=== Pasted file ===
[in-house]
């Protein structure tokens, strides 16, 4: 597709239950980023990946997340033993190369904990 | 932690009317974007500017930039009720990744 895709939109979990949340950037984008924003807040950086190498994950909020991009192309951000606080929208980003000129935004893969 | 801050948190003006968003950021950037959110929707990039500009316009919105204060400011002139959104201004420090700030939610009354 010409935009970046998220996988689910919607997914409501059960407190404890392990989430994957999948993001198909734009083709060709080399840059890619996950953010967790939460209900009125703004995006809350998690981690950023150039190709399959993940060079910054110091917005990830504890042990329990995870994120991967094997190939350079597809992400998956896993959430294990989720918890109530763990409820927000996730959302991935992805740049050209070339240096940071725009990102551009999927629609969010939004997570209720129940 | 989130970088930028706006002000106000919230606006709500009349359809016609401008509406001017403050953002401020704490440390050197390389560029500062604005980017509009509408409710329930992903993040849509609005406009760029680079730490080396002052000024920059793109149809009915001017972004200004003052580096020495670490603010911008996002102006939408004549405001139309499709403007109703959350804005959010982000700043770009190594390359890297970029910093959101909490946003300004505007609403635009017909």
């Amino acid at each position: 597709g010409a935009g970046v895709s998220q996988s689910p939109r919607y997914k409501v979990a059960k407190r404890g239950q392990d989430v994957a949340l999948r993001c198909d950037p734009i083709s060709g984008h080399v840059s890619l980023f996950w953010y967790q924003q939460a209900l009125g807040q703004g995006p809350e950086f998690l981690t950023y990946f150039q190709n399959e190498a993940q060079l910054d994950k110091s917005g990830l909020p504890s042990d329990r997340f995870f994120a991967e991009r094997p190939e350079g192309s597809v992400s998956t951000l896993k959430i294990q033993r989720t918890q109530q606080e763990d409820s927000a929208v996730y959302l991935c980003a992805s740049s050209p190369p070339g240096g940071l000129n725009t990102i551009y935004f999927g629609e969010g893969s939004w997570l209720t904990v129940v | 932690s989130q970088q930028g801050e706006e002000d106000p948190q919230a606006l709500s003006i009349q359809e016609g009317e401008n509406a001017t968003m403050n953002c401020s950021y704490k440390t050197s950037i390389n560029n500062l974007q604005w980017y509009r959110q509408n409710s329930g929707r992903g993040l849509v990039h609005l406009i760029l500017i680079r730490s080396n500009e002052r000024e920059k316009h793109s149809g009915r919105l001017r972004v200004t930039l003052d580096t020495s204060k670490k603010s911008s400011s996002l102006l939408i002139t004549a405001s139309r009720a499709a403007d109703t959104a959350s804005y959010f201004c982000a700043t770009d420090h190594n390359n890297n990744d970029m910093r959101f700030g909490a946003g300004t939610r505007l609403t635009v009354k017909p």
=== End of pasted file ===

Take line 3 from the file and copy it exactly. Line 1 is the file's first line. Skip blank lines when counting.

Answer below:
């Amino acid at each position: 597709g010409a935009g970046v895709s998220q996988s689910p939109r919607y997914k409501v979990a059960k407190r404890g239950q392990d989430v994957a949340l999948r993001c198909d950037p734009i083709s060709g984008h080399v840059s890619l980023f996950w953010y967790q924003q939460a209900l009125g807040q703004g995006p809350e950086f998690l981690t950023y990946f150039q190709n399959e190498a993940q060079l910054d994950k110091s917005g990830l909020p504890s042990d329990r997340f995870f994120a991967e991009r094997p190939e350079g192309s597809v992400s998956t951000l896993k959430i294990q033993r989720t918890q109530q606080e763990d409820s927000a929208v996730y959302l991935c980003a992805s740049s050209p190369p070339g240096g940071l000129n725009t990102i551009y935004f999927g629609e969010g893969s939004w997570l209720t904990v129940v | 932690s989130q970088q930028g801050e706006e002000d106000p948190q919230a606006l709500s003006i009349q359809e016609g009317e401008n509406a001017t968003m403050n953002c401020s950021y704490k440390t050197s950037i390389n560029n500062l974007q604005w980017y509009r959110q509408n409710s329930g929707r992903g993040l849509v990039h609005l406009i760029l500017i680079r730490s080396n500009e002052r000024e920059k316009h793109s149809g009915r919105l001017r972004v200004t930039l003052d580096t020495s204060k670490k603010s911008s400011s996002l102006l939408i002139t004549a405001s139309r009720a499709a403007d109703t959104a959350s804005y959010f201004c982000a700043t770009d420090h190594n390359n890297n990744d970029m910093r959101f700030g909490a946003g300004t939610r505007l609403t635009v009354k017909p």